During the military dictatorship from 1964 to 1985 there was a long-term, secret nuclear weapons project. Germany supported the country in the field of peacefully used nuclear energy for the Angra 3 nuclear power plant and supplied the country with nuclear reactors. It was also planned to build a uranium enrichment facility in Resend by German industry using the separation nozzle process . Enrichment into bomb material would hardly have been possible with this facility. However, this enrichment plant was never built. How much German know-how went into the nuclear weapons project and how much the German government knew about the Brazilian nuclear weapons project is difficult to say. It is believed that there was cooperation with Argentina , which also tried to build nuclear weapons . In the 1980s the project was already very advanced, and it can be assumed that Brazil was on the verge of the atomic bomb.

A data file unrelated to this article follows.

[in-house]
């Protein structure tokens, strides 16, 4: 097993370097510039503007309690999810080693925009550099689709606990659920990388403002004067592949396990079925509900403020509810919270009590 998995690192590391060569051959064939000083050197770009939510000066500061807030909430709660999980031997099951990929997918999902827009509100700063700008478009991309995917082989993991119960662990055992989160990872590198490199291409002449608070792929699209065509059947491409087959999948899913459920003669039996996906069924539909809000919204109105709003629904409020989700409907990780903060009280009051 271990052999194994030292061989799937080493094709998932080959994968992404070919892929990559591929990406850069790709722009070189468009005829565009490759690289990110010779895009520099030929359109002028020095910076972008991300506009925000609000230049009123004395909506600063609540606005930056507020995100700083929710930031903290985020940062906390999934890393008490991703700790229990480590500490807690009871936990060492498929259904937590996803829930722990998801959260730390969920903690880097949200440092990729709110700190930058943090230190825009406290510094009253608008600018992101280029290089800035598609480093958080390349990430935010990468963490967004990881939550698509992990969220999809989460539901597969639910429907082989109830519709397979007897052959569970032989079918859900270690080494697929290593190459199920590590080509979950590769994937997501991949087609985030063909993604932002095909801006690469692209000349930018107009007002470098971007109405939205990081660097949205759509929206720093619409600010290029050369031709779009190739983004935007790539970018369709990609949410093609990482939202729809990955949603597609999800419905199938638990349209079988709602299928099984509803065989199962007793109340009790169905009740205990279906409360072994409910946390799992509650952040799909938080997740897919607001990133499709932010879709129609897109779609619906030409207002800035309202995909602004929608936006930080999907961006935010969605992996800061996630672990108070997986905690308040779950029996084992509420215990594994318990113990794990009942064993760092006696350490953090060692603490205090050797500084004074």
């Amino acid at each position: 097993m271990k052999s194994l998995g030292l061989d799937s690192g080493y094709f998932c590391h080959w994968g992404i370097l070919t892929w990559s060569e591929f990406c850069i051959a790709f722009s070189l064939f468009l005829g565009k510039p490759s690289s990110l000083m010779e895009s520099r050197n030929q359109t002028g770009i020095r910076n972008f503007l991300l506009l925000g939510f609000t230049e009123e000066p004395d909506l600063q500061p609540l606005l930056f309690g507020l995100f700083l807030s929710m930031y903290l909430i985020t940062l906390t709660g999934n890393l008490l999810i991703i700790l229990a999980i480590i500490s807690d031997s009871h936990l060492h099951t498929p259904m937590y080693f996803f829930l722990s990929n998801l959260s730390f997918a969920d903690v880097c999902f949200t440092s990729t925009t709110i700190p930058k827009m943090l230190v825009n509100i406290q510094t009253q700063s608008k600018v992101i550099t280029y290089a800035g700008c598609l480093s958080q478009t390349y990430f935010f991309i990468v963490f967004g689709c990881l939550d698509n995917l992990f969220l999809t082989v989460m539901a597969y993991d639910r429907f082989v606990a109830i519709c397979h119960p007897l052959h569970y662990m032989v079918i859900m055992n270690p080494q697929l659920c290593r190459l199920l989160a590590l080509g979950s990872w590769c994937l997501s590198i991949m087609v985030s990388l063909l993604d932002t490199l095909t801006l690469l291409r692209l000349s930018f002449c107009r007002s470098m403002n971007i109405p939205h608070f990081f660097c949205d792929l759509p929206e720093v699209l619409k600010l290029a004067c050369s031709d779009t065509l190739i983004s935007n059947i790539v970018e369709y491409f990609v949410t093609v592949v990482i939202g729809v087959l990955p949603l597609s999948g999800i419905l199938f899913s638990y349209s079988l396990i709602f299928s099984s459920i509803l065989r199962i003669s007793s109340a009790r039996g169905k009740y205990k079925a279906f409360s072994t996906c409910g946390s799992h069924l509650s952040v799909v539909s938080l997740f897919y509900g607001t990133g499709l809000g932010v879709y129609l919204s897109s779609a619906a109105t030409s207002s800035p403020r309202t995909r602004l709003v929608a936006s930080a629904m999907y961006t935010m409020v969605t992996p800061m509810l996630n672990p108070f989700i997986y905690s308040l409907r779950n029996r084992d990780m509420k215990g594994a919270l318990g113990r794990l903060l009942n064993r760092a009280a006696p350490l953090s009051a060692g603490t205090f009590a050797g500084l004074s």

Among other things, the generals had a secret plan developed for the underground test detonation of a nuclear explosive device in the Amazon rainforest. With the transition to democracy, Brazil finally gave up the nuclear weapons project and signed the Nuclear Non-Proliferation Treaty in 1998 . Uranium enrichment started again in May 2006 and Brazil currently operates two nuclear power plants; a third is expected to be completed by 2013. On July 10, 2007, President Luiz Inácio Lula da Silva announced the expansion of the nuclear program and plans to build a nuclear submarine by 2015.